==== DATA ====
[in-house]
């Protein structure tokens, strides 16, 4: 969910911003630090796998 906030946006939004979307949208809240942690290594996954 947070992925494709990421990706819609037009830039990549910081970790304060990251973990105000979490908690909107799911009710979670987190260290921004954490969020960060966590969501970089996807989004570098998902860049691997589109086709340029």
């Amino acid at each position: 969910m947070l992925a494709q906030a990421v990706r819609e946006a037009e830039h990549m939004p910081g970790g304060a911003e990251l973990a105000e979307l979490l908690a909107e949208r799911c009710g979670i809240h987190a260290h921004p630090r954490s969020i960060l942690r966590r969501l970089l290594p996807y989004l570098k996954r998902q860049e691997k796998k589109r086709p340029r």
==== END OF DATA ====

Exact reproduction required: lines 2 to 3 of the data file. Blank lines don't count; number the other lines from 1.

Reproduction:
């Protein structure tokens, strides 16, 4: 969910911003630090796998 906030946006939004979307949208809240942690290594996954 947070992925494709990421990706819609037009830039990549910081970790304060990251973990105000979490908690909107799911009710979670987190260290921004954490969020960060966590969501970089996807989004570098998902860049691997589109086709340029």
């Amino acid at each position: 969910m947070l992925a494709q906030a990421v990706r819609e946006a037009e830039h990549m939004p910081g970790g304060a911003e990251l973990a105000e979307l979490l908690a909107e949208r799911c009710g979670i809240h987190a260290h921004p630090r954490s969020i960060l942690r966590r969501l970089l290594p996807y989004l570098k996954r998902q860049e691997k796998k589109r086709p340029r």